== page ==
Can this be done using internal sort() of C++? If not, what is the
easiest way to accomplish this. Speed is
of paramount importance...copying/merging the arrays is out of
question...

Thanks a lot for your help.
using boost::zip_iterator looks like a solution that
allows the sort to work with const additional ram and
data is sorted. It requires a simple compare functor
since boost::tuple will compare the B entry if the A entries are equal.

see
http://boost.org/libs/iterator/doc/zip_iterator.html

typedef typename boost::tuple<A::iterator,B::iteratoriter_tuple;
// will use zip_iterator<iter_tuplevia make_zip_iterator.

/*
sort || random access sequences A,B based on keyed on A only
should be fairly self explained:)
*/
struct compare_A_only
{
typedef typename boost::tuple<A::value_type,B::value_typearg;
bool operator (const arg &x,const arg &y) const
{
return boost::get<0>(x) < boost::get<0>(y);
}
};
// ...
std::sort
(
boost::make_zip_iterator(iter_tuple(a.begin(),b.be gin()),
boost::make_zip_iterator(iter_tuple(a.end(),b.end( )),
compare_A_only()
};

--
[ See http://www.gotw.ca/resources/clcm.htm for info about ]
[ comp.lang.c++.moderated. First time posters: Do this! ]

Sep 23 '07 #6

P: n/a

John <we**********@yahoo.comwrote in message...

Please format (indent) your code. [ if you are using tabs, change them to
spaces for posting.]

Remove the extra semicolons, except where required.

You did not say what your problem is/was, or show the compiler errors (first
three).

FAQ http://www.parashift.com/c++-faq-lite
[ see section 5 ]

Thanks.
--
Bob R
POVrookie
[ See http://www.gotw.ca/resources/clcm.htm for info about ]
[ comp.lang.c++.moderated. First time posters: Do this! ]

Sep 23 '07 #7

P: n/a
xz
On Sep 22, 12:42 pm, Erik Wikström <Erik-wikst...@telia.comwrote:
On 2007-09-22 16:52, xz wrote:

but by
using a vector you gain more functionality and have less limitations.
Is that always better? Even in the case you don't need those
functionality at all.
I thought, in the programming world, it's better for an object not to
have the function if it does not need the function.
>
--
Erik Wikström

Sep 24 '07 #8

P: n/a
xz
On Sep 22, 12:42 pm, Erik Wikström <Erik-wikst...@telia.comwrote:
On 2007-09-22 16:52, xz wrote:

but by
using a vector you gain more functionality and have less limitations.
Is that always better? Even in the case you don't need those
functionality at all.
I thought, in the programming world, it's better for an object not to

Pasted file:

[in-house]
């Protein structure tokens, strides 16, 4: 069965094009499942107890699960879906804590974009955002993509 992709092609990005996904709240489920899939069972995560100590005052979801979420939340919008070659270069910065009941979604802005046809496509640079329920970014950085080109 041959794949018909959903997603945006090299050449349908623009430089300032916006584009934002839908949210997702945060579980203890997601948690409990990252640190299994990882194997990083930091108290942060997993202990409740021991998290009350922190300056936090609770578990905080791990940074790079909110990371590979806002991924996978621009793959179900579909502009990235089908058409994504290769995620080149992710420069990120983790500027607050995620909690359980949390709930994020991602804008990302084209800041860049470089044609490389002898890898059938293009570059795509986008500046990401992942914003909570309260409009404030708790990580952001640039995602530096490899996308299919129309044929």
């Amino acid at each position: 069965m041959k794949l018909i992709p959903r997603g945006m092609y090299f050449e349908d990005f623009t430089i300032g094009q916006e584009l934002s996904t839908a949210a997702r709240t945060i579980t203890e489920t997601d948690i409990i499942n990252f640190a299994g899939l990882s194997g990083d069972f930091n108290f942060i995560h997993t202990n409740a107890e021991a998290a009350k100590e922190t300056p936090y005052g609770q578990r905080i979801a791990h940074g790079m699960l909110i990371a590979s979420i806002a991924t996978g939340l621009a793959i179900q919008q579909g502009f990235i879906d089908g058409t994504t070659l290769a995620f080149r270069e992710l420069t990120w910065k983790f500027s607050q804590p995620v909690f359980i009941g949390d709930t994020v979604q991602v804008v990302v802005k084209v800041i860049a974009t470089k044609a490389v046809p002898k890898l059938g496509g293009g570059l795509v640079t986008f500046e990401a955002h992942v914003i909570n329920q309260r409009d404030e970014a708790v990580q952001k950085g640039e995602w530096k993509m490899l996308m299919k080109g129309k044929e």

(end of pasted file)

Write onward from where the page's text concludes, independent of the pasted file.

have the function if it does not need the function.
>
--
Erik Wikström

Sep 24 '07 #9

P: n/a
On 2007-09-24 20:30, xz wrote:
On Sep 22, 12:42 pm, Erik Wikström <Erik-wikst...@telia.comwrote:
>On 2007-09-22 16:52, xz wrote:

but by
using a vector you gain more functionality and have less limitations.

Is that always better? Even in the case you don't need those
functionality at all.
I thought, in the programming world, it's better for an object not to
have the function if it does not need the function.
If you would limit all objects to just provide the functionality you
require right now you would be in a lot of trouble, since most things
can do more than what you need. Also, by limiting the objects you make
it harder to extend the program in the future. One of the greatest
problems with arrays is that they have a fixes size, so if you find that
you need to have more elements in the array later on you will need to go
through all the code that uses the array and make sure that it works
with the new size, with a vector you do not usually have this problem.

But to answer you question, no it is not always better to use a vector
than an array. However those cases where it is not are pretty rare and
those who run into them usually recognise them when they seem them. To
date I have personally never been in such a situation, mostly because I
do not write programs where they arise.

--
Erik Wikström
Sep 24 '07 #10

P: n/a
On Sep 24, 8:30 pm, xz <zhang.xi...@gmail.comwrote:
On Sep 22, 12:42 pm, Erik Wikström <Erik-wikst...@telia.comwrote:
On 2007-09-22 16:52, xz wrote:
but by using a vector you gain more functionality and have
less limitations.
Is that always better? Even in the case you don't need those
functionality at all. I thought, in the programming world,
it's better for an object not to have the function if it does
not need the function.
It depends. The fact that vector has all of the functionality
of a C style array (or almost) means that it can always be used
where a C style array can be used. The real issue, however, is
that array types in C are broken, so it's best to avoid them as
much as possible. I believe that the next release of the
standard will have boost::array in it, which is a very valid
alternative to vector in cases where you don't need (or want)
the extra functionality.

If the fact that the array contains exactly 10 elements is an
important invariant, the possibility to change the size of
std::vector is a disadvantage. But not enough to outweigh the
disavantages of a C style array. Today, without boost::array,
you will normally only use C style arrays when either 1) you
need static initialization, or 2) you want the compiler to
calculate the size from the initialization list. Boost::array
will also provide 1; I think that there are also proposals to
cover 2, but I'm less familiar with them.

Note that for case 2, above, C style arrays are often combined
with standard containers. Thus, if you want a constant map of
strings to ints, you might write something like:

typedef std::map< std::string, int Map ;
struct MapInit
{
char const* key ;
int value ;
operator Map::value_type() const
{
return Map::value_type( std::string( key ), value ) ;
}
} ;

MapInit const mapInit[] =
{
{ "one" , 1 },
{ "two" , 2 },
{ "five" , 5 },
{ "ten" , 10 },
{ "twenty" , 20 },
{ "one hundred", 100 },
} ;
Map const map( begin( mapInit ), end( mapInit ) ) ;

Only the map itself would be visible to users, of course.

--
James Kanze (GABI Software) email:ja*********@gmail.com
Conseils en informatique orientée objet/
Beratung in objektorientierter Datenverarbeitung
9 place Sémard, 78210 St.-Cyr-l'École, France, +33 (0)1 30 23 00 34

Sep 25 '07 #11

This discussion thread is closed

Replies have been disabled for this discussion.